I've probably never met a gardener who didn't also enjoy the delightful sounds and sights of warblers, wrens, bluebirds and thrushes in their garden.
A healthy, diverse garden will always encourage a few feathered friends, but the abundance of birds will be far greater with just a little planning.
In local gardens, it is fresh water that is the most overlooked ingredient in a bird-friendly garden. In our arid, summer-dry climate, it is fresh water that may do more to attract birds to a summer garden than anything else.
Unlike bird feeders and bird houses, which are specific to certain birds, fresh water is enjoyed by almost all birds: orioles, doves, hummingbirds, flycatchers, wrens, woodpeckers, finches, sparrows and more — and it's free.
Wild birds need a continuous supply of fresh clean water at all times of the year, both for drinking and bathing. A source of water can dramatically increase the number of wild birds you attract in your backyard. Birds that may not visit your feeder or bird houses will come to your water supply.
In my own garden I supply fresh water in a shallow tray, out of reach of cats. My method is inexpensive to make, natural in appearance and can be assembled by almost anyone in less than an hour.
Here's a simple, effective way to add fresh water and attract even more birds to your garden:
It is important when adding a water supply that the water depth is no more than a couple of inches deep and that the edge has a gentle slope, so birds can land and then wade slowly into the water. Anything deeper and birds will avoid it. My simple terracotta tray makes it a snap to occasionally remove the top and give it a scrub. The rough bottom surface also gives birds better footing than does a slippery glazed surface.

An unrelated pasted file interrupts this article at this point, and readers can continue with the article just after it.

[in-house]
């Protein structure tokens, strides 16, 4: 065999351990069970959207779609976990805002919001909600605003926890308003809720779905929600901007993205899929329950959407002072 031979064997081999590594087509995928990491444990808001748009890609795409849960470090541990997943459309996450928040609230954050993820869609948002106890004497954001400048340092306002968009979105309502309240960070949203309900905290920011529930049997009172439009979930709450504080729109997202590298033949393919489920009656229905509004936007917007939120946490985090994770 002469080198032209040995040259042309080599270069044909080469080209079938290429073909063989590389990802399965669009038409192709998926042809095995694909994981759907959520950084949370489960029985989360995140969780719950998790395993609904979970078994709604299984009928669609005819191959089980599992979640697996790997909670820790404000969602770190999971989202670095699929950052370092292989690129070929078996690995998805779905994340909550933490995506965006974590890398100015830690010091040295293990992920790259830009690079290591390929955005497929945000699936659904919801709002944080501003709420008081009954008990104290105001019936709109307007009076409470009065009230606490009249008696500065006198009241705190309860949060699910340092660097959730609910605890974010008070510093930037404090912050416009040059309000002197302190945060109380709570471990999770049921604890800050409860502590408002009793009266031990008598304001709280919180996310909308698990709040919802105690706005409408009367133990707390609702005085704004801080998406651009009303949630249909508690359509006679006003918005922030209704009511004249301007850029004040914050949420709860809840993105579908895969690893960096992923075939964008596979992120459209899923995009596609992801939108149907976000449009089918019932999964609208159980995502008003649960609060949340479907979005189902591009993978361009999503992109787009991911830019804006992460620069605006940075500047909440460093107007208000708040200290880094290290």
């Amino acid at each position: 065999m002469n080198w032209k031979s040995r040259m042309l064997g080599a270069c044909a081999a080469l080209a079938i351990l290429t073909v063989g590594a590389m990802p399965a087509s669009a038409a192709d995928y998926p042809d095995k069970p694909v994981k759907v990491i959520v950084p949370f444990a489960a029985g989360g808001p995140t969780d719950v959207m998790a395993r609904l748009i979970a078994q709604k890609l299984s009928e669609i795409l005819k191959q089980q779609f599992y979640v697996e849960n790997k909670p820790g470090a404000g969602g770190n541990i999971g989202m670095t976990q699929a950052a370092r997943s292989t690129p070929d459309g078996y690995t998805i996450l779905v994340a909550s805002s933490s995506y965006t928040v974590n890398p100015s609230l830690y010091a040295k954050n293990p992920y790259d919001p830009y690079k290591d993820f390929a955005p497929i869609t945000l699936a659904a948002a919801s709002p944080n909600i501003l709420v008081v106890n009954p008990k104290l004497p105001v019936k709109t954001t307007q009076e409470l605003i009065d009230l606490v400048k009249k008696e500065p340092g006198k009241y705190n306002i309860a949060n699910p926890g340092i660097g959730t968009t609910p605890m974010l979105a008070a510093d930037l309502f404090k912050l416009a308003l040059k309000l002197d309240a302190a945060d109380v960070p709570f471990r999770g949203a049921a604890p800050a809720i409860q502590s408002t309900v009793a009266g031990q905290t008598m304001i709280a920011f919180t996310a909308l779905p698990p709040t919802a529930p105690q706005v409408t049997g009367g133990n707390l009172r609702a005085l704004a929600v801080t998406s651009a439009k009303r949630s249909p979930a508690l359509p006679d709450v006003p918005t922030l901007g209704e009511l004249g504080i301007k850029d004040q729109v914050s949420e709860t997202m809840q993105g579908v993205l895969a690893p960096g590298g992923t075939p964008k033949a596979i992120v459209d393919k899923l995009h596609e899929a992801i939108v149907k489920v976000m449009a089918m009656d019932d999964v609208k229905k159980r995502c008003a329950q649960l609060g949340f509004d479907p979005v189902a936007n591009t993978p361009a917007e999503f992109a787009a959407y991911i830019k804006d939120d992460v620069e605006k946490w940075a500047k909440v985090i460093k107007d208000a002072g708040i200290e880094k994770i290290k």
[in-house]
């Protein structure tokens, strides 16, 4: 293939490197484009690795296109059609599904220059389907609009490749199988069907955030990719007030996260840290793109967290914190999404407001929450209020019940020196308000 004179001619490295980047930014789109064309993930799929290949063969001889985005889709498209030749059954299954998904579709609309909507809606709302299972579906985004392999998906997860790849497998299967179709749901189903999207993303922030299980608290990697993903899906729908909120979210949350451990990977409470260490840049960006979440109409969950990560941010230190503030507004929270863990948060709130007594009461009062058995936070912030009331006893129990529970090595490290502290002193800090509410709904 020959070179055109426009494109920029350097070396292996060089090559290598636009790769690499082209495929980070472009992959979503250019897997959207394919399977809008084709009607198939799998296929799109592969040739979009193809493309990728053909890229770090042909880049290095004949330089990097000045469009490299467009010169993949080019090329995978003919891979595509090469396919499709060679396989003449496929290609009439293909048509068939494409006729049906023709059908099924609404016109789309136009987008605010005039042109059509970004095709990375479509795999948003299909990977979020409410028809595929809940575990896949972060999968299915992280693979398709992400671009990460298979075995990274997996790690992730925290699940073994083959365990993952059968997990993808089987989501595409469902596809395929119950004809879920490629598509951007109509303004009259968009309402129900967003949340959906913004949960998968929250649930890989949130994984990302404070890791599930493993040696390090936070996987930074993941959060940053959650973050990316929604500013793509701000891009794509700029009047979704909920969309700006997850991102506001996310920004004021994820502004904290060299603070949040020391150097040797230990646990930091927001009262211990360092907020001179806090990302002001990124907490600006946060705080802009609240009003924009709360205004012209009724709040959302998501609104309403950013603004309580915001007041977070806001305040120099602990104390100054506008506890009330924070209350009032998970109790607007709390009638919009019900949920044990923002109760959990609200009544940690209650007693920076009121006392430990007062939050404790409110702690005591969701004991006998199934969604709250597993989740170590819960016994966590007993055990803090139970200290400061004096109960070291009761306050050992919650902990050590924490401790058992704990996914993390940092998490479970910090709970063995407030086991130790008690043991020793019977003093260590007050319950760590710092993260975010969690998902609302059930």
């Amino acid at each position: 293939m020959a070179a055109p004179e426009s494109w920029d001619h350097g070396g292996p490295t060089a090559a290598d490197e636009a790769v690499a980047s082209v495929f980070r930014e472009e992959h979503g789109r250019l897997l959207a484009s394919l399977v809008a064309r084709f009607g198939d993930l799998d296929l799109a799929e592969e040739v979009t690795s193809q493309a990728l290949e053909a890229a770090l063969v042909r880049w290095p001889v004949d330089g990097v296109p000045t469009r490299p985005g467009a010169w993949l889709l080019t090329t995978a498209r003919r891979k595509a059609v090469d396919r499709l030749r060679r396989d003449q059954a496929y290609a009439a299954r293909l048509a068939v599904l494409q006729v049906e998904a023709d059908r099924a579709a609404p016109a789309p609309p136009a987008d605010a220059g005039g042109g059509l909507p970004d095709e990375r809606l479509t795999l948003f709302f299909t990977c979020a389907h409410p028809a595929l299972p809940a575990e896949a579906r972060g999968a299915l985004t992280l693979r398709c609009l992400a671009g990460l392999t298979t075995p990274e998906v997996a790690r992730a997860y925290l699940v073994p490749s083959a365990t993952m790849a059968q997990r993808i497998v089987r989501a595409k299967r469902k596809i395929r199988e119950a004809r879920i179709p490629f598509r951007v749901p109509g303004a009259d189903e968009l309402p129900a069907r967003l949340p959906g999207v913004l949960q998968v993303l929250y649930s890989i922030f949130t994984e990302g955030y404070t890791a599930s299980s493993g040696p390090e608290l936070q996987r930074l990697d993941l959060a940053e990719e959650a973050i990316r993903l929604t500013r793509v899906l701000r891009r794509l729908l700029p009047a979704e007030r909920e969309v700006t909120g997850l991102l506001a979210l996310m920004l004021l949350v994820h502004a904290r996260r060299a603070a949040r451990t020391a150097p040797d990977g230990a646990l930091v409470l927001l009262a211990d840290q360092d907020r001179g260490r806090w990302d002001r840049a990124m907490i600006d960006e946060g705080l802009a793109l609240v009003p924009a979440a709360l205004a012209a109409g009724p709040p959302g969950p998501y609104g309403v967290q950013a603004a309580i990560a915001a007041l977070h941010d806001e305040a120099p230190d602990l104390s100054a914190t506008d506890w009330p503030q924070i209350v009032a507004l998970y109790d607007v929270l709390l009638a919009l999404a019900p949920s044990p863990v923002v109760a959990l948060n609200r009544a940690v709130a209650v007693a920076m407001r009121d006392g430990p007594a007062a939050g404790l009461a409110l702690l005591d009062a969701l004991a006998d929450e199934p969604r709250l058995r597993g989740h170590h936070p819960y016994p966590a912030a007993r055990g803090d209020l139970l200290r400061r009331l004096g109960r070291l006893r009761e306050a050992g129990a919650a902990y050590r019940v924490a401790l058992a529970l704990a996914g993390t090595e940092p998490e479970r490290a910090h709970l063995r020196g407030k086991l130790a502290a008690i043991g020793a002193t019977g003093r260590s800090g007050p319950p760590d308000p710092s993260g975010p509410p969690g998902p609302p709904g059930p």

Birds are attracted to the sound of dripping water or by movement on the surface of water. A dripper can be made out of an old one-liter soda bottle pricked with a needle and concealed in a tree overhanging the water. Perhaps I'll explain making one of these in a future column.
In my terracotta saucer I later added a "water wiggler" to the center. The ripples caused by these devices draw birds to the water like a magnet. This simple device sits in the center of the water and creates little ripples as it spins. These inexpensive devices are available at wild bird specialty stores and operate for about six months on two D-cell batteries.
RON VANDERHOFF is the nursery manager at Roger's Gardens in Corona del Mar.
Question: A friend who specializes in growing home fruits told me about a new blueberry variety called "Bountiful Blue." When will it be available?
Answer: "Bountiful Blue" is a new blueberry for local gardens that I've been testing at home in my own garden. It's self fruitful and a heavy producer, with great flavor and amazing blue-green foliage that turns brilliant purple in winter. Look for the first few plants at nurseries this fall.
ASK RON your toughest gardening questions, and the expert nursery staff at Roger's Gardens will come up with an answer. Please include your name, phone number and city, and limit queries to 30 words or fewer. E-mail firstname.lastname@example.org, or write to Plant Talk at Roger's Gardens, 2301 San Joaquin Hills Road, Corona del Mar, CA 92625.